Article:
Review Could Cut Defense Budget by 25%, Powell Says
The Defense Department needs to conduct an extensive review of weapons systems, personnel levels, training and military strategy, which could lead to a 25% lower defense budget, the nation’s top military officer said.
Army Gen. Colin L. Powell, chairman of the Joint Chiefs of Staff, said in a recent interview that “every single hardware system,” military base, and operational doctrine should be up for grabs in a review aimed at ending or modifying programs and expenditures suited only to the military threat that existed at the height of the Cold War.
Powell said such a review could be used to restructure a U.S. military force to roughly three-quarters its current size within four to five years, without endangering national security. He also indicated it would help fend off congressional demands for much steeper cuts.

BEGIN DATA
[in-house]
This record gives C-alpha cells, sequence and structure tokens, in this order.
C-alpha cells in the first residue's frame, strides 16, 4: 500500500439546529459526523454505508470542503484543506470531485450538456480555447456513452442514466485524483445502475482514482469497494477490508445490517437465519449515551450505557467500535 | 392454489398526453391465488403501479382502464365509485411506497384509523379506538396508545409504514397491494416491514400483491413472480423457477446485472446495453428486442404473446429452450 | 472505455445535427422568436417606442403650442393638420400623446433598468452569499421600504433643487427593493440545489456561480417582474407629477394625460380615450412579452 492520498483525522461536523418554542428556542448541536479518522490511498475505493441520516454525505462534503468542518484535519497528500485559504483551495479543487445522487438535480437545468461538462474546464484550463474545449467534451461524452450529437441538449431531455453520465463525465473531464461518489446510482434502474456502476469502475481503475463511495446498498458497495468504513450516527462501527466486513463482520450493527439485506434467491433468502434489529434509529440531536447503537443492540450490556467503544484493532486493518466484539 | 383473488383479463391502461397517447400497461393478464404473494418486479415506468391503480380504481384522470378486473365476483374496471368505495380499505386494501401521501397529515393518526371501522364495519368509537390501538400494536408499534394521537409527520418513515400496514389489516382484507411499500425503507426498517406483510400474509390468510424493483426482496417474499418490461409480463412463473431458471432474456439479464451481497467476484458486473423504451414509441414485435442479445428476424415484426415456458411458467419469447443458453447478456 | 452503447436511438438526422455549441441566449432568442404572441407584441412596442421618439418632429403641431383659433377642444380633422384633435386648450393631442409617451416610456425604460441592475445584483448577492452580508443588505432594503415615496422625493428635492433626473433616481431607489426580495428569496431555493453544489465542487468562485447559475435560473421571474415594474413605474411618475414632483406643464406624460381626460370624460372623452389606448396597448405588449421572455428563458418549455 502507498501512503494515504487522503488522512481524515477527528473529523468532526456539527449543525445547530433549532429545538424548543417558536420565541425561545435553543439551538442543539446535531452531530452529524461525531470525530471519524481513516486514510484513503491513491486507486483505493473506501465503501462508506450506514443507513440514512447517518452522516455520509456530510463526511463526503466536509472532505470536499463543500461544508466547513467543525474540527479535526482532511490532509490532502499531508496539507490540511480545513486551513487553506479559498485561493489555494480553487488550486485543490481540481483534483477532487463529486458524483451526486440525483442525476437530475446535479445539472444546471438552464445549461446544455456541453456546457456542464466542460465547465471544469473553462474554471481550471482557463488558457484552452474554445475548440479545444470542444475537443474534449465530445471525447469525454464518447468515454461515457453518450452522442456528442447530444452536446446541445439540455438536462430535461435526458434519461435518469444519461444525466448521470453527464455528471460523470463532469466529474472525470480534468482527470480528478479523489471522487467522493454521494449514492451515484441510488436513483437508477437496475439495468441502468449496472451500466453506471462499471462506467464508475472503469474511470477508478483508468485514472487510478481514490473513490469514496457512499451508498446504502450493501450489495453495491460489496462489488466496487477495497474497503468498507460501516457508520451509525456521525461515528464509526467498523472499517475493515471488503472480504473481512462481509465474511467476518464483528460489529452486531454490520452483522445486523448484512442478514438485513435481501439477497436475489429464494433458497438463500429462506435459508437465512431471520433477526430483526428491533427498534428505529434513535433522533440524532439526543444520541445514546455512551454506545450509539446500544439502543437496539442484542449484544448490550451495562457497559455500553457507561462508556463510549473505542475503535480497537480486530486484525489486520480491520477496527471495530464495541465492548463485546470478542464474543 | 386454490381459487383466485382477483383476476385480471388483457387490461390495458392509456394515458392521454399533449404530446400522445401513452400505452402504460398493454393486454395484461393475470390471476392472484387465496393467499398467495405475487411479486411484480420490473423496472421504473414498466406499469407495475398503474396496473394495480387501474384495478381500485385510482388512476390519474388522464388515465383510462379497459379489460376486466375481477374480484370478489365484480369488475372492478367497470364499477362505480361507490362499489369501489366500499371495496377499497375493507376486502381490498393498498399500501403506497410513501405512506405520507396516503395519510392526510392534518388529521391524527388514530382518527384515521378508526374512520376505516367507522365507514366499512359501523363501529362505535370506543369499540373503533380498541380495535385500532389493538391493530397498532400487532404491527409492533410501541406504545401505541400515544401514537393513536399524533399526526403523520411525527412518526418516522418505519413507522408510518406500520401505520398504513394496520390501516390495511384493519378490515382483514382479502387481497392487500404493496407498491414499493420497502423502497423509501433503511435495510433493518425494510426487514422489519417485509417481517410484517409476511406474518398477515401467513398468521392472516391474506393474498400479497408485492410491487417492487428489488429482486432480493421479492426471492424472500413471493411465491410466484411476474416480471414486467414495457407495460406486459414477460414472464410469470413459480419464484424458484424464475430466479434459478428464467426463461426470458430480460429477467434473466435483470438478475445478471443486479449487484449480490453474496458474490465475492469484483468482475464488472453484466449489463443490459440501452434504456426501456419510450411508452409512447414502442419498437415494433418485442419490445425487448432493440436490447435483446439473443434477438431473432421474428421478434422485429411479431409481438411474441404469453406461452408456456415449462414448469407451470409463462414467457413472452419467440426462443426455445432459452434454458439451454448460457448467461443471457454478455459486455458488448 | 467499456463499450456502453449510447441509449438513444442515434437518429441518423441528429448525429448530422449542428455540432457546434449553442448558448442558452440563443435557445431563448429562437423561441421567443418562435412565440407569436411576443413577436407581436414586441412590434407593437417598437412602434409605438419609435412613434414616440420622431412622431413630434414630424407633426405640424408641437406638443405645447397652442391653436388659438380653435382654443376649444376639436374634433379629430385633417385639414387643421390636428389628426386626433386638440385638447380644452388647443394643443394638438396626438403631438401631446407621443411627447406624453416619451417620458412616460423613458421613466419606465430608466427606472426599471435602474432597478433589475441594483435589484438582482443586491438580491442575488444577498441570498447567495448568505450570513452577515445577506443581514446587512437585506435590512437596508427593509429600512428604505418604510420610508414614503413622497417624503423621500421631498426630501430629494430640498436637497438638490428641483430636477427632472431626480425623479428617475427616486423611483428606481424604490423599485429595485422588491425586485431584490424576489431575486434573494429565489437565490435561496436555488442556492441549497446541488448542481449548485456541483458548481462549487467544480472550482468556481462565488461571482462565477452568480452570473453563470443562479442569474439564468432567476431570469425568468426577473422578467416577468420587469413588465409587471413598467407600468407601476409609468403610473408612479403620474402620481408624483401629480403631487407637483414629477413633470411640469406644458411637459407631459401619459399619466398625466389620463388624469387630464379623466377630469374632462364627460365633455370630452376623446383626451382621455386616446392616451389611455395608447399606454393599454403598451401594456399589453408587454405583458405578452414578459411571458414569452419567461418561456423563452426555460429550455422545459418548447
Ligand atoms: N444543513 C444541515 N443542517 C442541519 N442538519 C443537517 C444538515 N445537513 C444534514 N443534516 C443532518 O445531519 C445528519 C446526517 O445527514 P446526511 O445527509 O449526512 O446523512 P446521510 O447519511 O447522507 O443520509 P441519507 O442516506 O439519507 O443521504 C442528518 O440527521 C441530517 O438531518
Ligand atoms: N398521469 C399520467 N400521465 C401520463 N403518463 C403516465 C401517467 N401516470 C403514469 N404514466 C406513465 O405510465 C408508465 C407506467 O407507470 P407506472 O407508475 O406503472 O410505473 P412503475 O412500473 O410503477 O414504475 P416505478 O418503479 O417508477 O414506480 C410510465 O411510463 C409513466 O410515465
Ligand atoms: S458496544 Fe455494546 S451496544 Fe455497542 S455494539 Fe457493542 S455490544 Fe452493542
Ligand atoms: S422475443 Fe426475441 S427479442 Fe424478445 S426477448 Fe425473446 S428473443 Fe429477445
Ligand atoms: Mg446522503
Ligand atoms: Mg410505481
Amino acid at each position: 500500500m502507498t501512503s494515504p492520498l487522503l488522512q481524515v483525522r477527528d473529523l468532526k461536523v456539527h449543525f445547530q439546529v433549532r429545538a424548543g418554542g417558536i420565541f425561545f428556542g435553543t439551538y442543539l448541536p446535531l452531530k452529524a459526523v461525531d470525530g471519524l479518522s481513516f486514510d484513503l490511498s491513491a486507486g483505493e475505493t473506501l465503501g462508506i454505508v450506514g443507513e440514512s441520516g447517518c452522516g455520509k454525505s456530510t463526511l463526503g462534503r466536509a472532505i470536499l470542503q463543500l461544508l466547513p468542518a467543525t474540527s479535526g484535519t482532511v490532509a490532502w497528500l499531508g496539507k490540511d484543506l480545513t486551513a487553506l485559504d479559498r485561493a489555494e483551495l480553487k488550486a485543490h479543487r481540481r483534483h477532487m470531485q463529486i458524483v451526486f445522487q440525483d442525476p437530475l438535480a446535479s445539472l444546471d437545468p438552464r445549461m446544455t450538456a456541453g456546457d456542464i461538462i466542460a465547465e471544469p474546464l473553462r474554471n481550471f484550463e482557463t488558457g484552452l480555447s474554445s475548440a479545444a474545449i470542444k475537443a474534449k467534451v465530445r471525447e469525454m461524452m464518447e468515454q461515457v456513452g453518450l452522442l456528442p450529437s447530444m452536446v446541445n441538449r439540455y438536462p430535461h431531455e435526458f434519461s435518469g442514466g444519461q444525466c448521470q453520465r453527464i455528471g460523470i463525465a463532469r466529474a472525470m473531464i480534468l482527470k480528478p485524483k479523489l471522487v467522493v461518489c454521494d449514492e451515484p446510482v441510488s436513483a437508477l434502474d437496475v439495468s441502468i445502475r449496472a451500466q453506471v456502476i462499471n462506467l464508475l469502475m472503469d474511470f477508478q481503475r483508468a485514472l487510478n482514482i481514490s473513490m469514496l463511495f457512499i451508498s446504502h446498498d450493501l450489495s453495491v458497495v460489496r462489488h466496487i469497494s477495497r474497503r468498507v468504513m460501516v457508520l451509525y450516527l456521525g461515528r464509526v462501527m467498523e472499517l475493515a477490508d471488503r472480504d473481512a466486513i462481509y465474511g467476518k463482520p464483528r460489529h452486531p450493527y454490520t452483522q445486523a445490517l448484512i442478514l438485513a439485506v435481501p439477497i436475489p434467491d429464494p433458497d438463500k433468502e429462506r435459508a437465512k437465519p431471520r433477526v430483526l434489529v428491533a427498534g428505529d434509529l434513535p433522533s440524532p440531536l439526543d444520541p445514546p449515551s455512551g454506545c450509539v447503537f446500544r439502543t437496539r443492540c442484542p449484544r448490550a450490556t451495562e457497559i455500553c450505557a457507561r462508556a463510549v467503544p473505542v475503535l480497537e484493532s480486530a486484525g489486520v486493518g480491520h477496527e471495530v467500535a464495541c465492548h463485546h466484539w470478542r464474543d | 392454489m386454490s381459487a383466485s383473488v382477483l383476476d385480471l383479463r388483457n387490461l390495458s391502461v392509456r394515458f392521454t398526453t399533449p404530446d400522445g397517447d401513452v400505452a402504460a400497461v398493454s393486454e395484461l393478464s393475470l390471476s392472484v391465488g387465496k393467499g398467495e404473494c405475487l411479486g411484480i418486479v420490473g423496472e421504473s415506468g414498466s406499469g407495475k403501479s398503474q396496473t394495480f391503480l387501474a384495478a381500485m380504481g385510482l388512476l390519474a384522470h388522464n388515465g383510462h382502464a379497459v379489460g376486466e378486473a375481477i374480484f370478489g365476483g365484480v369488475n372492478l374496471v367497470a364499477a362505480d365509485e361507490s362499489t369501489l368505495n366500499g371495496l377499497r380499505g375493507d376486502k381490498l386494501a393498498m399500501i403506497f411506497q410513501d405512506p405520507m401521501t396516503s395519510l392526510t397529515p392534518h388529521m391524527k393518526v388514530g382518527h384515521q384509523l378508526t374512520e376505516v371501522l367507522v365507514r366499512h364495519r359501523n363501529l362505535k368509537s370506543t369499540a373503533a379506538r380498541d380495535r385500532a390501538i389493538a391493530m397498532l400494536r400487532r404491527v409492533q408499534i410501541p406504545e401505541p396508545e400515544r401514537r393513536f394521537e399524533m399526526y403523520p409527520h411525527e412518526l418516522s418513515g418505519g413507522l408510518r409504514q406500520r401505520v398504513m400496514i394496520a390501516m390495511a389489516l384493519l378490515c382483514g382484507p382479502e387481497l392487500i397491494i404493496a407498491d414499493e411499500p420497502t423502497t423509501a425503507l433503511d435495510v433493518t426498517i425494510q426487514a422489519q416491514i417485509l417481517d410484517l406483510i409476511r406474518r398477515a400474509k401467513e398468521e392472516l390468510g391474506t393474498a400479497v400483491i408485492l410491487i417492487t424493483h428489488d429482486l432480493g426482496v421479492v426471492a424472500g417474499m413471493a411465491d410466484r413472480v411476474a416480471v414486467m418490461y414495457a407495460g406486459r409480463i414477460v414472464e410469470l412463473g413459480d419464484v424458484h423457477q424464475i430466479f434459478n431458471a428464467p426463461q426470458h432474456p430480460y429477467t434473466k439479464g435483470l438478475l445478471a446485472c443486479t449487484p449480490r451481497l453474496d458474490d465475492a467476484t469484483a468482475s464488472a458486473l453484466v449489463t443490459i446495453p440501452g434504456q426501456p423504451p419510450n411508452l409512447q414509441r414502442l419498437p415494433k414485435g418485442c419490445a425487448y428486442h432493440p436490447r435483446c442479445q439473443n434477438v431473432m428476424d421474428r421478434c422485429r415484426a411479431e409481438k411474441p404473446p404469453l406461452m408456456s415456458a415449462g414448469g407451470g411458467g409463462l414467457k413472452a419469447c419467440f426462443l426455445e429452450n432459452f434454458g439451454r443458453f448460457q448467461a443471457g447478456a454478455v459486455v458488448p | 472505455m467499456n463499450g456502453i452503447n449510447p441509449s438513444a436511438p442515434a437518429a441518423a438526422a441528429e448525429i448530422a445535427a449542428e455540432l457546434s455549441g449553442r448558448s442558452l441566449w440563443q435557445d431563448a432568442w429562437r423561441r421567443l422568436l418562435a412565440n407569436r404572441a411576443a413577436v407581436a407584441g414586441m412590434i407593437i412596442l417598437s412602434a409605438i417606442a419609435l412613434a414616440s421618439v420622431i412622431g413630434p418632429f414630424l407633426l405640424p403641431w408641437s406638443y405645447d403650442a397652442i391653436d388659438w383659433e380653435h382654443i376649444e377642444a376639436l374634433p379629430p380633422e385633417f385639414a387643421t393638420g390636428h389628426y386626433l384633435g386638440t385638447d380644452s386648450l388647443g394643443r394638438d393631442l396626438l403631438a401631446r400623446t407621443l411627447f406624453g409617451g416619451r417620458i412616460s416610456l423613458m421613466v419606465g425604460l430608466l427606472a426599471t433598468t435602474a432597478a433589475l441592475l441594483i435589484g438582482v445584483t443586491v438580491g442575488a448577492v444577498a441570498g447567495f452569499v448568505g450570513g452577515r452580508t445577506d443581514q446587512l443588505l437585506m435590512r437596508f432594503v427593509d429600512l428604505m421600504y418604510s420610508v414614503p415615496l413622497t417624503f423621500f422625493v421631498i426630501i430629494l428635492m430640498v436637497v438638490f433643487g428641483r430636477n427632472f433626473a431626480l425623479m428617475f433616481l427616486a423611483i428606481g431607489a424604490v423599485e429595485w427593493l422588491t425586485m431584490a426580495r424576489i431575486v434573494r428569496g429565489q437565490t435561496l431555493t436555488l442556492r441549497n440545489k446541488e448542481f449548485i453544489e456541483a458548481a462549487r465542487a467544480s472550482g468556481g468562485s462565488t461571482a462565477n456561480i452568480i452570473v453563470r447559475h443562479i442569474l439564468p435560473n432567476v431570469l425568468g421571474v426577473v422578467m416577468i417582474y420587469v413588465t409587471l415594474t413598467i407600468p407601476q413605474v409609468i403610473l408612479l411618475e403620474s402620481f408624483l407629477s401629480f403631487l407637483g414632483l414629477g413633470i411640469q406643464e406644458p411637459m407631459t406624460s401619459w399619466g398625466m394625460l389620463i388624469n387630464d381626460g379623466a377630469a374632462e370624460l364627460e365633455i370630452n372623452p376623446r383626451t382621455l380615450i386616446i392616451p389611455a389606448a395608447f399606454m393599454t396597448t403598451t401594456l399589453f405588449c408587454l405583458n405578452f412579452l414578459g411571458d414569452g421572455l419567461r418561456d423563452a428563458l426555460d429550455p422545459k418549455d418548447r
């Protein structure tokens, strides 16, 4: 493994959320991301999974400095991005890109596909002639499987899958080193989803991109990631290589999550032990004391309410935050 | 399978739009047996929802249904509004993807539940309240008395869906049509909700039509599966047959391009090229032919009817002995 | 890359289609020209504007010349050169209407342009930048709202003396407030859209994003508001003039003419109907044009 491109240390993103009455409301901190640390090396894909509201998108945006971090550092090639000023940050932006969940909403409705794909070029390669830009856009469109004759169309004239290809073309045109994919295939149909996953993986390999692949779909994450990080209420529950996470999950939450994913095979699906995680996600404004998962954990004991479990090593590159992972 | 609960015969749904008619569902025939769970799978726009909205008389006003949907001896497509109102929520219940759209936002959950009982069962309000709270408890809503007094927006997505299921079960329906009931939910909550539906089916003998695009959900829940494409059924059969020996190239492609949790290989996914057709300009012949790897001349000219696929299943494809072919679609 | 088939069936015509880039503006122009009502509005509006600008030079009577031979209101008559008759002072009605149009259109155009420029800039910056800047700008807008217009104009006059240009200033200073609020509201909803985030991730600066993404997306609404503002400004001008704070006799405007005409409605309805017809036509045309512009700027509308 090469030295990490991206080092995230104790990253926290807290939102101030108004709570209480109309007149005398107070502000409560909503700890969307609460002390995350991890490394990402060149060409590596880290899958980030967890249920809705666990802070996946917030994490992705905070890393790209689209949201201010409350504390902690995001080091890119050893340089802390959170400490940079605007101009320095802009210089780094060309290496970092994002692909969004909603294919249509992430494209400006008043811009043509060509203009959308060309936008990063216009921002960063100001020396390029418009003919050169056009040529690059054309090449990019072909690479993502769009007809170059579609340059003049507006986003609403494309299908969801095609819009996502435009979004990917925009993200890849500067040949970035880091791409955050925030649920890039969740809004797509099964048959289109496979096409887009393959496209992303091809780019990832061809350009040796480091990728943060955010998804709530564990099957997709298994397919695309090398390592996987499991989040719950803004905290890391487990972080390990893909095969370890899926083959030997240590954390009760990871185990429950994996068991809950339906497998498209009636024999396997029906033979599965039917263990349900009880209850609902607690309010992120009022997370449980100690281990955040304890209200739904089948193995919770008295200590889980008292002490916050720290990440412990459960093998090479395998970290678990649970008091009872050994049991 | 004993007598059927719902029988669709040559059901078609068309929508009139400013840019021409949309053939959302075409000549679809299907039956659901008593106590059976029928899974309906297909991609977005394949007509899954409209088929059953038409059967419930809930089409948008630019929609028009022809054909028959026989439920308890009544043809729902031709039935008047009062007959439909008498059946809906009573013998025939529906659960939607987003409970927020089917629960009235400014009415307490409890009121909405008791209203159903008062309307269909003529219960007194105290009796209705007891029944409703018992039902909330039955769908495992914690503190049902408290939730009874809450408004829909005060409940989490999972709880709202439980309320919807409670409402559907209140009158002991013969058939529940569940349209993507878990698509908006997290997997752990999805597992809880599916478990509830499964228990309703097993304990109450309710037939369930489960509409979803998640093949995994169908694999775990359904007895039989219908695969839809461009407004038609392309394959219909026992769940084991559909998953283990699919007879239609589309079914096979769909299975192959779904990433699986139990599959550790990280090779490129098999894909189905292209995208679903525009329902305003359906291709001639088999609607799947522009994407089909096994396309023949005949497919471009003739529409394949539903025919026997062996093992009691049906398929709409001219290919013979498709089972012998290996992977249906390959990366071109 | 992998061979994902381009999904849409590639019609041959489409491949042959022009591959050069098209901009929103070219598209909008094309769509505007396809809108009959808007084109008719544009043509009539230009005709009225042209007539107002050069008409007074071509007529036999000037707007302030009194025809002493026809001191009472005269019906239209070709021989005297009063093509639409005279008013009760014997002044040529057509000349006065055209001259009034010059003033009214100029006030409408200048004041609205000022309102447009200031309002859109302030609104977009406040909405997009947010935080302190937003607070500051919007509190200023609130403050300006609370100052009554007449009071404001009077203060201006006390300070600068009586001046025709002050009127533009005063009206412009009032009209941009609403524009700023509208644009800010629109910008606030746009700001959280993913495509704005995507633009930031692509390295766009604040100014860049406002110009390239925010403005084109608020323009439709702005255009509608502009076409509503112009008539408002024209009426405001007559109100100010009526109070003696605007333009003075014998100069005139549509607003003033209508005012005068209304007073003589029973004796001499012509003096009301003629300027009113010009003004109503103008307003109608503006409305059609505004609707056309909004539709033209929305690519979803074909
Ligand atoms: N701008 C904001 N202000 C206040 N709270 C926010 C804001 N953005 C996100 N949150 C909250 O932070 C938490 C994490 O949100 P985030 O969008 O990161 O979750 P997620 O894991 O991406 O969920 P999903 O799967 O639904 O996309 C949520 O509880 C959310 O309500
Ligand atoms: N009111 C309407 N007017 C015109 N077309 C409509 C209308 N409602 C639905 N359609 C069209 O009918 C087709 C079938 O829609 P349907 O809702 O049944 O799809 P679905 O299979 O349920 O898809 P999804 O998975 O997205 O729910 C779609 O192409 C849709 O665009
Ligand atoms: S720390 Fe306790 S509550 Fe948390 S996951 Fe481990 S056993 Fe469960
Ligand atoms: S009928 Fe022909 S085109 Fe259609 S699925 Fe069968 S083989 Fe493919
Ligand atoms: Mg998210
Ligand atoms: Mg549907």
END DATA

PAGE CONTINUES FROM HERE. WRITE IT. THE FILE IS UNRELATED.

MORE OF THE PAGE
Although Powell did not cite specific dollar amounts, a 20% to 25% spending cut could reduce the current $291 billion budget by as much as $73 billion. Defense Secretary Dick Cheney has already proposed reducing the current budget by 2% each year through 1997 after taking into account the effects of inflation.
The House of Representatives last week approved a spending plan for the next fiscal year that would trim $8 billion from the current Pentagon budget and $24 billion from the Administration’s proposed level.